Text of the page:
I'd like to see the 80GB/160GBs fall in price too. Once they do, I'll consume =] Reply
  • MadMan007 - Friday, March 19, 2010 - link

    When you talk about capacities in the chart on page 4 I take it the formatted capacity is in gigabytes (GB) and not gibibytes (GiB). So on top of reserved flash there is also the GB-GiB conversion to account for? Reply
  • gaspard - Friday, March 19, 2010 - link

    Harddrives are measured in Gigabytes (1 billion bytes), Operating systems (Windows for example) usually measure in Gibibytes... aka 1024 times 1024 times 1024 = 1,073,741,824 bytes
    Reply
  • MadMan007 - Friday, March 19, 2010 - link

    Thanks bro but that didn't add or clarify anything about my question. The fact that HDs use GB and OSes use GiB was implicit background knowledge for my post. I see Jarrod made a guess but I'd still be interested to know whether the chart on page 4 for formatted capacities especially and others just for funsies is in GB or GiB. Reply
  • JarredWalton - Friday, March 19, 2010 - link

    And flash chips are generally measured in GiB as well (or at least, the chips come in powers of 2). I think part of this is SSD makers figure they'll use the GiB vs. GB difference to make up for their spare area. So you can have 7.3% spare area and your 40GiB SSD ends up formatting to the same size as a 40GB HDD. Just a thought. Reply
  • GullLars - Friday, March 19, 2010 - link

    This was a good test, and one i've been waiting for a while. I'm a bit disappointed a 32GB Indilinx Barefoot drive wasn't included. I have a 30GB Vertex in my laptop that performs better sequentailly than these numbers, and has better random performance than the Kingston V 30GB. The price is slightly higher though.
    Ref screenshot: http://www.diskusjon.no/index.php?app=core&mod...">http://www.diskusjon.no/index.php?app=c...h_rel_mo... CDM 3.0 + WEI for my laptop.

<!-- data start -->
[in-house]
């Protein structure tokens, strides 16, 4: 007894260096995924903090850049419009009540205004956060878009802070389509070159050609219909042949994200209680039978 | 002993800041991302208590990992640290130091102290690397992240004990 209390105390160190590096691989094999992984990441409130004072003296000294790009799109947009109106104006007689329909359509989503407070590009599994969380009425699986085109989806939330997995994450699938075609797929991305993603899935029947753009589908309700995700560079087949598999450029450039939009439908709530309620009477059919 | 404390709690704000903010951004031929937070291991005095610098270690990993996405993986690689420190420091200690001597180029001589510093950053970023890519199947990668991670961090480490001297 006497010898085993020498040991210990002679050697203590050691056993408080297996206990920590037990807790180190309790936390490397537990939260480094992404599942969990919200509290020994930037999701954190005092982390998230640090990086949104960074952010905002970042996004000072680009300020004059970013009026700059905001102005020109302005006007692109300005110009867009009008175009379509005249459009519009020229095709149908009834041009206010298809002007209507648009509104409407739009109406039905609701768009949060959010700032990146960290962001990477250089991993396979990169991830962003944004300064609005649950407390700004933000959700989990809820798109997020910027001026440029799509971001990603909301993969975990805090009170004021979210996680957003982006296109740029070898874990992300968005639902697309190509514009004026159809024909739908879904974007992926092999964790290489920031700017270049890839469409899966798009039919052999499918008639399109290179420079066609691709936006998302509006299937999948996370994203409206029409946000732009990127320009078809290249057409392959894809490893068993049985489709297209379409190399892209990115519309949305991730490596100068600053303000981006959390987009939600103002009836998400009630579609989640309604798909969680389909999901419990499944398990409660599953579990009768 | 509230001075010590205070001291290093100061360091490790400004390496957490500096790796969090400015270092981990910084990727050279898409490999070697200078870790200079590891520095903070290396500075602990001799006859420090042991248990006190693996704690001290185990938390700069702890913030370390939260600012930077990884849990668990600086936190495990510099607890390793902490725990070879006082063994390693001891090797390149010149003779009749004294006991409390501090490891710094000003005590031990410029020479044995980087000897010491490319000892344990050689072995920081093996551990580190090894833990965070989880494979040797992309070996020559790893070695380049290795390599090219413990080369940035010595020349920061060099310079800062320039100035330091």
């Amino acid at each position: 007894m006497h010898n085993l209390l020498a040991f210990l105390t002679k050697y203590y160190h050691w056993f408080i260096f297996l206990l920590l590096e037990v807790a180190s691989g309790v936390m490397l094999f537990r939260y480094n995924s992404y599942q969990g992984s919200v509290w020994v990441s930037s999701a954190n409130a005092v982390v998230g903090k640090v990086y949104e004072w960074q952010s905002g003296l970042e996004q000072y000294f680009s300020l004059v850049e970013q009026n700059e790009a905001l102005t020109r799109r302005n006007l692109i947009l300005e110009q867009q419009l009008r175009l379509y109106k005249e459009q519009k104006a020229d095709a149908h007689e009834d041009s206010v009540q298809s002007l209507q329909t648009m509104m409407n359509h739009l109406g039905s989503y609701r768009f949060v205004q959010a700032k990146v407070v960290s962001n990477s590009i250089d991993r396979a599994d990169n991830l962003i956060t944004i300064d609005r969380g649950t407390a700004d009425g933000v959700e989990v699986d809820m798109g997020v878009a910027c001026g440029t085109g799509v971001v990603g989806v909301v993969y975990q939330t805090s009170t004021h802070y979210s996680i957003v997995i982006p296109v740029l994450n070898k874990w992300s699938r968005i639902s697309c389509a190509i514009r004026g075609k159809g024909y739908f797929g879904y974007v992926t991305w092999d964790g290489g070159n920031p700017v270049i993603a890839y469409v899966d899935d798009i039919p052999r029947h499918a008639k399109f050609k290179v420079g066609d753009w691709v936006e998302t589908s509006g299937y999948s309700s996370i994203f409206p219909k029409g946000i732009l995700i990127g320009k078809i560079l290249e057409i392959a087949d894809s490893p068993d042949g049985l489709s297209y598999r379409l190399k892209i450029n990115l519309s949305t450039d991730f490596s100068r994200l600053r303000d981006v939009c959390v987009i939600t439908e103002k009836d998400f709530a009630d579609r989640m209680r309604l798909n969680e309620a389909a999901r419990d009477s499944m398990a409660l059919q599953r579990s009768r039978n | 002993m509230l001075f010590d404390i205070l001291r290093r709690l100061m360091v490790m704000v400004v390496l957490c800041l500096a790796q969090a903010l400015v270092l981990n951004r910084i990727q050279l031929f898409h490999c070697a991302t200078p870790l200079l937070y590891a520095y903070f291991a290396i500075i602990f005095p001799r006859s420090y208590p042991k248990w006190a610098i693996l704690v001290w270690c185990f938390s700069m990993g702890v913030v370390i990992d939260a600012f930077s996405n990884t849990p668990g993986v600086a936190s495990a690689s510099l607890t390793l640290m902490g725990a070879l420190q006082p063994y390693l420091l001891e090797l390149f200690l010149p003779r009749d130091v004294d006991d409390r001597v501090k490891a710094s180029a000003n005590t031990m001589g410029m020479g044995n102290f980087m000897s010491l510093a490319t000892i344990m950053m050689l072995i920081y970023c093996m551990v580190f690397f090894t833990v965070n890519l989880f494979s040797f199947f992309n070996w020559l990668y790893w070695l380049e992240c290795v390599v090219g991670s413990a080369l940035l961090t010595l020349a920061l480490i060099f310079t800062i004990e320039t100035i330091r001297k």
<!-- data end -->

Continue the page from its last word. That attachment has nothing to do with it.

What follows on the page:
Now the next thing I hope Anandtech will do regarding SSDs is a comparison of RAID of low-capasity cheap SSDs VS single high capasity SSDs. This is something no other reckognized tech site has done yet, but enthusiasts have done for years now. Example: http://www.nextlevelhardware.com/storage/battleshi...">http://www.nextlevelhardware.com/storage/battleshi...

    I'll also mention Nizzen, an enthusiast on a forum i frequent, who set a WR i PCmark vantage last spring with his 24/7 setup, and is still on top5 with the same setup (updated in august with 4GB RAM on the Areca). The key was an Areca 1680ix-12 with a RAID-0 of several (7 i think) OCZ Vertex.
    ORB result page: http://service.futuremark.com/resultComparison.act...">http://service.futuremark.com/resultCom...sultId=2...
    24740 PCmarks, WAY ahead of the highest score in your benchmark lists. The same level of disk performance is possible to get with an LSI 9211-8i with 8 30-40GB SSDs in RAID-0 for about $1000 (less than 2 256GB SSDs).

    Suggested lineup for such an article: RAID-0 of 4 Kingston V 30GB, Intel x25-V, and Indilinx Barefoot 32GB (Vertex?). 2 RAID-0 SF-1200/1500 50GB, Kingston SSDNow V+ 64GB, Indilinx Barefoot 64GB, Intel x25-M 80GB. And single 100/128/160 GB SSDs of various controllers.

    Regarding performance degrading in RAID whitout TRIM, increased reserved area can help negate the performance degrading (Ref IDF whitepaper on spare area). Increasing the spare area to ~20-25% from the default 7% (on most SSDs) will make sure degrading will not be noticable by users in normale usage models.
    Reply
  • strikeback03 - Friday, March 19, 2010 - link

    So how much faster were program loads and other useful things with that super RAID array? Reply